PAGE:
Metascore
84

Universal acclaim - based on 39 Critics

Critic score distribution:
  1. Positive: 37 out of 39
  2. Negative: 1 out of 39
  1. 100
    It is a film with a political point of view, but often its characters lose sight of that, in their fascination with each other and with the girl.
  2. An instant classic and a dramatic beauty, a film that gets us to the core of Greene's chilly, dark and romantic view of the post-war world.
  3. Noyce's movie pares away the novel's meditations on the futility of war and the importance of religion. It retains the book's thoughtful blending of psychological and moral issues.
  4. 100
    This thoroughly modern movie pulls off a classical feat. It elicits the searing combination of pity and terror that leaves a viewer feeling purged.
  5. 100
    The film reveals itself to be not so much a historical allegory as an Iliad of the heart. It's sad and smart and beautiful and true.
  6. 100
    Star Michael Caine, who gives one of the great, inescapably moving performances in a career filled with them, based his character on personal impressions of the late author. And Greene's lifelong concern with moral ambiguity gives this film a texture and complexity that movies don't usually achieve.
  7. Reviewed by: David Ansen
    100
    Far from being a period piece, this love story/murder mystery/political thriller couldn’t seem more timely.
  8. Reviewed by: Richard Corliss
    100
    As thoughtful as it is handsomely acted. Caine's subtle, bold performance should guarantee him an aisle seat on Oscar night.
  9. 100
    The narrative is lean, the supporting performances are solid, and, perhaps most crucially, the emotional tone of the piece is spot-on.
  10. Noyce's movie works because the director -- trusts himself, and his audience, to understand that catastrophe isn't always a matter of loud ideology. Rather, it's the result of age-old human weakness. And sometimes it's quiet.
  11. The film's real feat may be in its production design, in the sumptuousness and veracity with which it re-creates central Saigon and the Vietnamese countryside of the '50s: an exotic lost world of brothels and opium dens, trishaws and ao-dai dresses, Ming-deco interiors and water buffalos in rice paddies.
  12. 90
    Noyce takes a great deal of care with this adaptation. For one thing, he includes as much of Greene's potent shorthand as he can without weighing the movie down.
  13. Beautifully directed by Phillip Noyce, the film -- is a full experience, a love story and a murder mystery that expands into a meditation on the deep deceptions of innocence.
  14. Fowler may be the richest character of Mr. Caine's screen career. Slipping into his skin with an effortless grace, this great English actor gives a performance of astonishing understatement whose tone wavers delicately between irony and sadness.
  15. Reviewed by: David Edelstein
    90
    Caine makes Hampton's too-literary narration work by playing it as an inner dialogue: It's the best performance of narration I've ever heard. It makes you want to hear Caine read the whole book--or read anything.
  16. Ever since the movie made a brief appearance late last year to qualify for Oscar consideration, Mr. Caine's performance has been hailed as the best of his career, and surely that's true.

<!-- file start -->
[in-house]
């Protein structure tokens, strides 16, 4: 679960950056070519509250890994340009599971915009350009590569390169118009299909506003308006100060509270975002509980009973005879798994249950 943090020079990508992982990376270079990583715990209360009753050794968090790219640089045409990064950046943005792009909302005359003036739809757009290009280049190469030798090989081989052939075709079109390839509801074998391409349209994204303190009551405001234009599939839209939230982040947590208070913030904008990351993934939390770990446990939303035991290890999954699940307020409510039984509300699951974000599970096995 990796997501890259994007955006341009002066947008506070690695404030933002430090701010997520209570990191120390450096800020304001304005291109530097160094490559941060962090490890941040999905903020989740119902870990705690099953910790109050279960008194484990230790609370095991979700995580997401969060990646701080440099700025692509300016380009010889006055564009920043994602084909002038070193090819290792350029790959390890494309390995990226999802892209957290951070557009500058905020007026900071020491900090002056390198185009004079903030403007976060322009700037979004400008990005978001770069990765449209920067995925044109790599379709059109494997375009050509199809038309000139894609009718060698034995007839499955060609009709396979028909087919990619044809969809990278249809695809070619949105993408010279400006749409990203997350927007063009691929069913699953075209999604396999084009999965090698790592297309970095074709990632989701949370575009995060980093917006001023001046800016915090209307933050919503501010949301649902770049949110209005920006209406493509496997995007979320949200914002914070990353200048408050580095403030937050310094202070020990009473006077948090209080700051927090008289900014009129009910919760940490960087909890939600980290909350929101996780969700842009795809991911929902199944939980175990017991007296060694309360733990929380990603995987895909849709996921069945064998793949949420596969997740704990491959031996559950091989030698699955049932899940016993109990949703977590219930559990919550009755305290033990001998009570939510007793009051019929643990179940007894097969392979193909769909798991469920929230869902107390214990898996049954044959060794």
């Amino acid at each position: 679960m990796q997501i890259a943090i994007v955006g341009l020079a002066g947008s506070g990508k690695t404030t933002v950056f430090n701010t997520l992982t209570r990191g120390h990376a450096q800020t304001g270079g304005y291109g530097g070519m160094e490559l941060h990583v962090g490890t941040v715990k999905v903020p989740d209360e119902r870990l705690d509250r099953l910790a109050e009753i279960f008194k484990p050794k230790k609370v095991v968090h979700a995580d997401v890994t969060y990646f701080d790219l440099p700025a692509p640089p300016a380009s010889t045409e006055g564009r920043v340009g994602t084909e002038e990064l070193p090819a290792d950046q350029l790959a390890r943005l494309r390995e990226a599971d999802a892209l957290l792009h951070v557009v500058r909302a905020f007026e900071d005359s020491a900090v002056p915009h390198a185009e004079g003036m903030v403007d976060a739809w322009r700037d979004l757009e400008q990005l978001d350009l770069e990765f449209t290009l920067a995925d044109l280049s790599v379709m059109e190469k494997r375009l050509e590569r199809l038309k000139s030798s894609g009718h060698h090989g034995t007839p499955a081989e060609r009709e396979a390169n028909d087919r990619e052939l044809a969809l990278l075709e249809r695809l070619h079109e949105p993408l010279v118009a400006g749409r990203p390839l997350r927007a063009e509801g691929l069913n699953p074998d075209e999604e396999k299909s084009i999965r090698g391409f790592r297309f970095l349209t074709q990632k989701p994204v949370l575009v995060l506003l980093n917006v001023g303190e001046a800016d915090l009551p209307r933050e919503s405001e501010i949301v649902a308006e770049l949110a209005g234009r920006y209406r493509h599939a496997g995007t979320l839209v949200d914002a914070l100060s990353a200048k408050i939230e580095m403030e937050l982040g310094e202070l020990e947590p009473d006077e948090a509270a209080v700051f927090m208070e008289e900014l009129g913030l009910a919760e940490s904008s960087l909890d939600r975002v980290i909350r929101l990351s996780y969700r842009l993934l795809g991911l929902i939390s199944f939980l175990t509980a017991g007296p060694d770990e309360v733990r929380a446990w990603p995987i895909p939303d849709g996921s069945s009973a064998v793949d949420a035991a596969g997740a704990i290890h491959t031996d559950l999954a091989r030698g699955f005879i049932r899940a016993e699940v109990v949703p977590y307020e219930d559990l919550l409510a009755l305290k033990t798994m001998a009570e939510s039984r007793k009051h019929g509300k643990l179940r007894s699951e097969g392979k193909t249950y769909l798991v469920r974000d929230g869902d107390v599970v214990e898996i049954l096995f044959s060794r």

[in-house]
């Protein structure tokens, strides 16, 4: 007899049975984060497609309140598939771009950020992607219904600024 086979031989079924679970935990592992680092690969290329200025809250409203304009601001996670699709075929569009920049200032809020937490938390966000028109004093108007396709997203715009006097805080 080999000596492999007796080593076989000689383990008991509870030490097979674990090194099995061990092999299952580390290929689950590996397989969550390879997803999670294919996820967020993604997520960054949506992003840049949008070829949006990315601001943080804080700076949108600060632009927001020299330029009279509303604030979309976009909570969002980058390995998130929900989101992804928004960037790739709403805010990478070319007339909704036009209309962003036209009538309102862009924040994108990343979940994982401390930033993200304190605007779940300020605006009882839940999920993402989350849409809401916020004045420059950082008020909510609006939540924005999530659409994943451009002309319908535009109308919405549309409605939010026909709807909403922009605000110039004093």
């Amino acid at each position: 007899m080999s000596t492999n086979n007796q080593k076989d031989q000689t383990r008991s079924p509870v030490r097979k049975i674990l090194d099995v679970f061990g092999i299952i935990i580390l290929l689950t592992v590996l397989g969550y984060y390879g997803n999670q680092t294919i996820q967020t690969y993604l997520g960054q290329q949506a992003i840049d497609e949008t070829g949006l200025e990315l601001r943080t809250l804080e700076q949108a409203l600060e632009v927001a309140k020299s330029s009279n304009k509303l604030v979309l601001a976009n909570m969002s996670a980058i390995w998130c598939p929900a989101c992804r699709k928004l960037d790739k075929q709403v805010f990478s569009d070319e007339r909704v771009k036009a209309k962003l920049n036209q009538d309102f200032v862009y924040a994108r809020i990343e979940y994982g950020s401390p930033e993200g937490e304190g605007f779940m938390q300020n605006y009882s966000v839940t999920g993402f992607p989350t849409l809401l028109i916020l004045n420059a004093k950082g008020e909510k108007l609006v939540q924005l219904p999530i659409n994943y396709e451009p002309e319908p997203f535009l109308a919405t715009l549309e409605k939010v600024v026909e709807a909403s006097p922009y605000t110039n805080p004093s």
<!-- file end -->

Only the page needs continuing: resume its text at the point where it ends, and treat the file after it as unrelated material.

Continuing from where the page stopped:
17. Thanks to Caine's subtly nuanced performance, there's a deeper dimension to everything. He's snappily ironic at times, sometimes amazingly delicate, always engaging.
  18. 90
    I cannot remember a major movie, not even "The Godfather," that forced me to peer so intently into the gloom. [2 December 2002, p. 87]
  19. Caine has already been cited as a likely Oscar nominee for his performance, which is clearly one of the most nuanced to date from this first-rate actor, and Fraser is funny and effective as a foil to the old pro.
  20. In so many ways, The Quiet American speaks volumes.
  21. A film full of a sense of impending danger, betrayal, seduction and destruction. Quite simply, it's great stuff.
  22. Reviewed by: Ty Burr
    88
    The key to why the new ''American'' is so good and so true, though, is Brendan Fraser as the title character.
  23. 80
    The second version of Graham Greene's sad and prescient 1955 novel about American involvement in Vietnam hews far closer to the book than the first, preserving the sophisticated ambiguity of his depiction of a tangled struggle for power played out on both personal and political fronts.
  24. 80
    As a piece of acting, The Quiet American represents a fitting capper to Caine’s illustrious career; his portrait of a jaded sybarite whom history nudges into conscientious action is among the year’s most moving.
  25. 80
    Even as The Quiet American loses focus and urgency, Caine's performance keeps the doomed spirit of Greene's hero intact.
  26. 80
    Unsettling, morally complex and timely view of American power abroad. Many will find it courageous and some, no doubt, will absolutely revile it, but no one is likely to look away from the screen.
  27. Reviewed by: Todd McCarthy
    80
    One of Caine's meatiest roles, and he handles it with power, humanity and remarkable emotional fluidity; from the opening moments, an enormous amount comes through his eyes alone.
  28. 75
    Caine has never been better, which is saying something. He puts a human face on a tragic era of history in a film that ranks with the year's finest.
  29. 75
    Vibrant and intriguing, a fine adaptation despite the slight departures from its source, with warm cinematography that captures the feel of '50s Saigon and two performances worthy of Oscar attention.
  30. A smart and literate effort with a few weaknesses.

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